August 25, 2013 Palladium-Item
Wake up to new ideas
The Wayne County Area Chamber of Commerce is trying something new.
About 40 people showed up Thursday for the first Chamber Network Morning from 8 to 9:30 a.m. at Arbor Trace in Richmond.
The event was designed to provide an alternative to the long-running Chamber Network Night, which typically happens once a month beginning at 5 p.m.
“A lot of people requested it,” said Amy Holthouse, chamber president and chief executive officer. “We’re trying to work it in once a quarter.”
Richmond Community Schools Superintendent Allen Bourff expressed appreciation for the morning meeting.
“I usually have commitments in the evenings that conflict with these chamber events,” Bourff said Thursday. “I have had a great time connecting with people that I don’t normally see.”
“I was really excited to have it first thing in the morning,” said Donna Kay of Solutions Unlimited. She said she finds the morning meeting easier to work into her schedule.
Ron Whittaker, general manager at Richmond Toyota, agreed. “Sometimes it’s easier to get here first thing in the morning than it is to break away in the evening,” he said.
“I think it works especially for younger parents,” said Linda Watson of Adamson LLC, accountants and advisers, reeling off a long list of family commitments likely to be faced in the evening.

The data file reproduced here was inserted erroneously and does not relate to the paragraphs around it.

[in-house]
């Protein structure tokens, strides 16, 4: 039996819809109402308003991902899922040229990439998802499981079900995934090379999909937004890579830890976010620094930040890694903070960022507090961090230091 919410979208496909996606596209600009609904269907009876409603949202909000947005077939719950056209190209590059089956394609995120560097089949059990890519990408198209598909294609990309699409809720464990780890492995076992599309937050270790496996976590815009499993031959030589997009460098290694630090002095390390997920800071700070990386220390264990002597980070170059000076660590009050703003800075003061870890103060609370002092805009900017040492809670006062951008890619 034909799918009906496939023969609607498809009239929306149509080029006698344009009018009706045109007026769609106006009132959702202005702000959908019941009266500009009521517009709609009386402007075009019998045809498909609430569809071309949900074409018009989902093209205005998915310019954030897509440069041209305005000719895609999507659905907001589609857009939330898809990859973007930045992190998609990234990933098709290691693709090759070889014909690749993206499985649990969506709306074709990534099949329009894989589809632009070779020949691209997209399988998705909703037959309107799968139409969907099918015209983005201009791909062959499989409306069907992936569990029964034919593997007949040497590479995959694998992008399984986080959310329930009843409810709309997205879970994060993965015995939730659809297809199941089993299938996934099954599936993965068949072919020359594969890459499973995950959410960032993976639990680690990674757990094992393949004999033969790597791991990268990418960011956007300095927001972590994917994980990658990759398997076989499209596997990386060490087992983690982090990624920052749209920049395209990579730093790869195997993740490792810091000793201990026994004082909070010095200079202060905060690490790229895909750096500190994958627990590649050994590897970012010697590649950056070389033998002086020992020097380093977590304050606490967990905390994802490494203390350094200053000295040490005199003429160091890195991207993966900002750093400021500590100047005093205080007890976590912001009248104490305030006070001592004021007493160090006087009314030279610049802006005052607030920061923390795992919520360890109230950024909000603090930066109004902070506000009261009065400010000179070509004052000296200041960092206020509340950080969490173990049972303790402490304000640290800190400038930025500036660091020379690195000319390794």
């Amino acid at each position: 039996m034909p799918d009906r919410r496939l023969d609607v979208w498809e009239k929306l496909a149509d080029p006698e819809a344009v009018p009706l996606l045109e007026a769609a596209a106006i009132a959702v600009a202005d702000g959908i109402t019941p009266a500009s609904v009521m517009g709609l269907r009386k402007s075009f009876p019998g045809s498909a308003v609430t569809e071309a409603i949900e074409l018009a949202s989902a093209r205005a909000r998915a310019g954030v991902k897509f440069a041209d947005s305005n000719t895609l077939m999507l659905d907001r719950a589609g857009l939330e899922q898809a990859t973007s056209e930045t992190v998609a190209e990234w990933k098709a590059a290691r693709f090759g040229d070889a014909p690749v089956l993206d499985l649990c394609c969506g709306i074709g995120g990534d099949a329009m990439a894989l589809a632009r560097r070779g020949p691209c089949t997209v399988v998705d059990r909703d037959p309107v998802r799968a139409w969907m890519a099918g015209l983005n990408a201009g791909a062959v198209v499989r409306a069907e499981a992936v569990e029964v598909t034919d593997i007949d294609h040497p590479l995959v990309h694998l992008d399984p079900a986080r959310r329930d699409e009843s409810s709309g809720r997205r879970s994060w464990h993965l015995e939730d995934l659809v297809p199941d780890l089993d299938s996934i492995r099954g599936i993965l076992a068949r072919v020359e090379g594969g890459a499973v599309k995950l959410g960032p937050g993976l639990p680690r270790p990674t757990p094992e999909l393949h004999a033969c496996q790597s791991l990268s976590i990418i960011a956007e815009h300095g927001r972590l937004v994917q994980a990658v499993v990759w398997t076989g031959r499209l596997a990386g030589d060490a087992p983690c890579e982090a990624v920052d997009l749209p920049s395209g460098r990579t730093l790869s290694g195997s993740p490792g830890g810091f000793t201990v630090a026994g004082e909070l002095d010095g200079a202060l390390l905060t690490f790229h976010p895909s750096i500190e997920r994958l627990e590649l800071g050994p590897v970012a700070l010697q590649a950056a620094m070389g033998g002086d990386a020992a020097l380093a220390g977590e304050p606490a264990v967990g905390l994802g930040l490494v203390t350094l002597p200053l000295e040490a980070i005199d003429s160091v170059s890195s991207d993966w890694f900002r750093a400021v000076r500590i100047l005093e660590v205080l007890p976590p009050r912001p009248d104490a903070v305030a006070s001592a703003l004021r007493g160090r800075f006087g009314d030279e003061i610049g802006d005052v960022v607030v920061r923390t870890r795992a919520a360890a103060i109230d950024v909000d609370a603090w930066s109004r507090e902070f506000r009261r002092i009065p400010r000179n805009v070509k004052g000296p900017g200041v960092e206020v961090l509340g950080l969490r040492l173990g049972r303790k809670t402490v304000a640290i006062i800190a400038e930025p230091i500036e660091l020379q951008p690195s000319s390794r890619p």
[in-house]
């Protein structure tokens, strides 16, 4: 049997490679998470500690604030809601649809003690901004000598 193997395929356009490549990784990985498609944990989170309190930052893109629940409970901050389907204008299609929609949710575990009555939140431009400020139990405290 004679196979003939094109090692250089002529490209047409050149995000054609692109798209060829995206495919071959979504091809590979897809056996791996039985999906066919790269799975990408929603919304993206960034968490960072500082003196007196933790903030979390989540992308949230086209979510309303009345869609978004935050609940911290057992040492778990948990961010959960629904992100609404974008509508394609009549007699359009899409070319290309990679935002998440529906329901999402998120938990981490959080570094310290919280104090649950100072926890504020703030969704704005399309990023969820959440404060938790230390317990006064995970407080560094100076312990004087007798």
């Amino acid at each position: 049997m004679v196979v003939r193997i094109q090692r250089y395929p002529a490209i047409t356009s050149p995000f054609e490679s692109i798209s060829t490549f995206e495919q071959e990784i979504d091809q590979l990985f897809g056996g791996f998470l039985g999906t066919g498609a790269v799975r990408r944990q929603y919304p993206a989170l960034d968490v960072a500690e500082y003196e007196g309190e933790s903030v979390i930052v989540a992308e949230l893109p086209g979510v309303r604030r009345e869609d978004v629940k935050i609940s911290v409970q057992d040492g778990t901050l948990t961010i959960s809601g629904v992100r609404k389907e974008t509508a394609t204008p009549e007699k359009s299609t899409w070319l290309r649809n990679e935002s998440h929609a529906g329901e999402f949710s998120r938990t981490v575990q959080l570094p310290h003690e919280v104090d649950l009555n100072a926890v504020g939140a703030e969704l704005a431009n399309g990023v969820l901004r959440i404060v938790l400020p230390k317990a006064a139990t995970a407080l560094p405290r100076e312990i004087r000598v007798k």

“I love the morning idea,” said Marta Sebastian, who is self-employed.
“It’s a good opportunity to meet people while they’re fresh.”
Oct. 19, 2013 Palladium-Item
The Uptown Innovation Center in Richmond is home to two new tenants and two growing companies — high-tech businesses all.
The newest tenant is Solutions Unlimited, a New Castle information technology and communications company hoping to establish a regional presence.
Donna Kay is in charge of sales and marketing. Donna appreciates the opportunity to “incubate” the business at the Innovation Center.
“It’s a start to see where the business is going next rather than being committed to a permanent location,” she said.
Jason Whitney is executive director of Center City Development Corp., which manages the center. He refers to the tenant businesses as his “partners.”
Center City, Whitney said, is “a sounding board for ideas. We do a lot of referrals, create a lot of connections in the community.”
Donna refers to Whitney as a “walking, talking event calendar.”
Donna’s company also serves businesses. Founded by Michael Dinkins in 1994, Solutions Unlimited has seven full-time employees in New Castle and customers statewide. Its main focus is on businesses involved in manufacturing and health care.Donna sees her role at this point primarily one of networking and establishing a local presence.
“I think business comes in stages and right now I’m in the building stage,” she said. “It’s slow picking up new customers, but I truly believe it takes a couple years to build that trust.”
That doesn’t seem to be the experience of the “older” tenants at the center. Green Filing moved in in June 2012 and Web Canopy Studio in March of this year — and both businesses are booming.
Green Filing, which provides electronic court filing services for attorneys in Utah, saw “absolutely huge” growth since November of last year, said co-founder Eric Eastman.
“Next week we should pass $10 million in court fees we’ve passed through the Utah state courts,” he said.
John Aikin of Web Canopy Studio hired a new employee three weeks ago and has two new interns.
“We’re growing like crazy. Business is going really well,” he said.